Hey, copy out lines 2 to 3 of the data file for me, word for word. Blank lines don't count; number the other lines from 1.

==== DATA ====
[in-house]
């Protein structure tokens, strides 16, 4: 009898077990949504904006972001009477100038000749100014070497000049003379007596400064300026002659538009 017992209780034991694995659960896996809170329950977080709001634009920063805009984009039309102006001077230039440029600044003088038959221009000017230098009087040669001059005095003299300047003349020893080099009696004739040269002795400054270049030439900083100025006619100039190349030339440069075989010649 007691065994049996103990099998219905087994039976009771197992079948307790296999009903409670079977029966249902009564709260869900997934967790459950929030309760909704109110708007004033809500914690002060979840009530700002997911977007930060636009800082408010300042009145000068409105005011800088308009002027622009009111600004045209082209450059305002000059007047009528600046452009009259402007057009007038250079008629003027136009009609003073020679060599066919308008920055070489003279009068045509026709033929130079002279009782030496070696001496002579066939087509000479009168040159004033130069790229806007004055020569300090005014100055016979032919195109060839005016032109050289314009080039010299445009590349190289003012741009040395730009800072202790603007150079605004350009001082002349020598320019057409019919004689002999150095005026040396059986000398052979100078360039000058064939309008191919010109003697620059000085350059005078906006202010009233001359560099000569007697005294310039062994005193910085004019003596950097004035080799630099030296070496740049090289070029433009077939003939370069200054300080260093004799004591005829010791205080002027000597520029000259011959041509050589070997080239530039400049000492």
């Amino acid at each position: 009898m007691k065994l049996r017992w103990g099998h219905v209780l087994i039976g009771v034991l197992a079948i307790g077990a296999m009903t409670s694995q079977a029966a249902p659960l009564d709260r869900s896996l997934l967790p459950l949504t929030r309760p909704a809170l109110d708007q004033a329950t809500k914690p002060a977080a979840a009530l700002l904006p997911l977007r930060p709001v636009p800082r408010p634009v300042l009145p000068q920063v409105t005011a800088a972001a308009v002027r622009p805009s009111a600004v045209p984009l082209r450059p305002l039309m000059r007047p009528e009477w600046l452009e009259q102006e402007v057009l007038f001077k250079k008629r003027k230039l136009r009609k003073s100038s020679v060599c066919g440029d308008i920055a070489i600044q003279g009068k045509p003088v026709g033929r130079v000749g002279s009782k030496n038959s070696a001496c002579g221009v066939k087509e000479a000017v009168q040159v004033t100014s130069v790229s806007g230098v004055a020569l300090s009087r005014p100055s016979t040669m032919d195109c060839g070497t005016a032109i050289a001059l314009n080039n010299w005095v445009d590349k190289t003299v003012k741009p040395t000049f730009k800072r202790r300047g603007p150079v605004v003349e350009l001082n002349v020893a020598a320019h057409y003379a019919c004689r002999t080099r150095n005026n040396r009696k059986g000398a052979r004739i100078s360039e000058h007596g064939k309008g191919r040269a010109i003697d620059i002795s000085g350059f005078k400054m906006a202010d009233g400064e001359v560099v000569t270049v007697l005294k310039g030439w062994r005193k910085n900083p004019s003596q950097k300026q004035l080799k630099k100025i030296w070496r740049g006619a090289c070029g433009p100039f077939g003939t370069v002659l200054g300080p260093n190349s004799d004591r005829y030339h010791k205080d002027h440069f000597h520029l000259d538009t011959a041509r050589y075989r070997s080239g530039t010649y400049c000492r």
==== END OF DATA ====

């Protein structure tokens, strides 16, 4: 009898077990949504904006972001009477100038000749100014070497000049003379007596400064300026002659538009 017992209780034991694995659960896996809170329950977080709001634009920063805009984009039309102006001077230039440029600044003088038959221009000017230098009087040669001059005095003299300047003349020893080099009696004739040269002795400054270049030439900083100025006619100039190349030339440069075989010649 007691065994049996103990099998219905087994039976009771197992079948307790296999009903409670079977029966249902009564709260869900997934967790459950929030309760909704109110708007004033809500914690002060979840009530700002997911977007930060636009800082408010300042009145000068409105005011800088308009002027622009009111600004045209082209450059305002000059007047009528600046452009009259402007057009007038250079008629003027136009009609003073020679060599066919308008920055070489003279009068045509026709033929130079002279009782030496070696001496002579066939087509000479009168040159004033130069790229806007004055020569300090005014100055016979032919195109060839005016032109050289314009080039010299445009590349190289003012741009040395730009800072202790603007150079605004350009001082002349020598320019057409019919004689002999150095005026040396059986000398052979100078360039000058064939309008191919010109003697620059000085350059005078906006202010009233001359560099000569007697005294310039062994005193910085004019003596950097004035080799630099030296070496740049090289070029433009077939003939370069200054300080260093004799004591005829010791205080002027000597520029000259011959041509050589070997080239530039400049000492």
């Amino acid at each position: 009898m007691k065994l049996r017992w103990g099998h219905v209780l087994i039976g009771v034991l197992a079948i307790g077990a296999m009903t409670s694995q079977a029966a249902p659960l009564d709260r869900s896996l997934l967790p459950l949504t929030r309760p909704a809170l109110d708007q004033a329950t809500k914690p002060a977080a979840a009530l700002l904006p997911l977007r930060p709001v636009p800082r408010p634009v300042l009145p000068q920063v409105t005011a800088a972001a308009v002027r622009p805009s009111a600004v045209p984009l082209r450059p305002l039309m000059r007047p009528e009477w600046l452009e009259q102006e402007v057009l007038f001077k250079k008629r003027k230039l136009r009609k003073s100038s020679v060599c066919g440029d308008i920055a070489i600044q003279g009068k045509p003088v026709g033929r130079v000749g002279s009782k030496n038959s070696a001496c002579g221009v066939k087509e000479a000017v009168q040159v004033t100014s130069v790229s806007g230098v004055a020569l300090s009087r005014p100055s016979t040669m032919d195109c060839g070497t005016a032109i050289a001059l314009n080039n010299w005095v445009d590349k190289t003299v003012k741009p040395t000049f730009k800072r202790r300047g603007p150079v605004v003349e350009l001082n002349v020893a020598a320019h057409y003379a019919c004689r002999t080099r150095n005026n040396r009696k059986g000398a052979r004739i100078s360039e000058h007596g064939k309008g191919r040269a010109i003697d620059i002795s000085g350059f005078k400054m906006a202010d009233g400064e001359v560099v000569t270049v007697l005294k310039g030439w062994r005193k910085n900083p004019s003596q950097k300026q004035l080799k630099k100025i030296w070496r740049g006619a090289c070029g433009p100039f077939g003939t370069v002659l200054g300080p260093n190349s004799d004591r005829y030339h010791k205080d002027h440069f000597h520029l000259d538009t011959a041509r050589y075989r070997s080239g530039t010649y400049c000492r």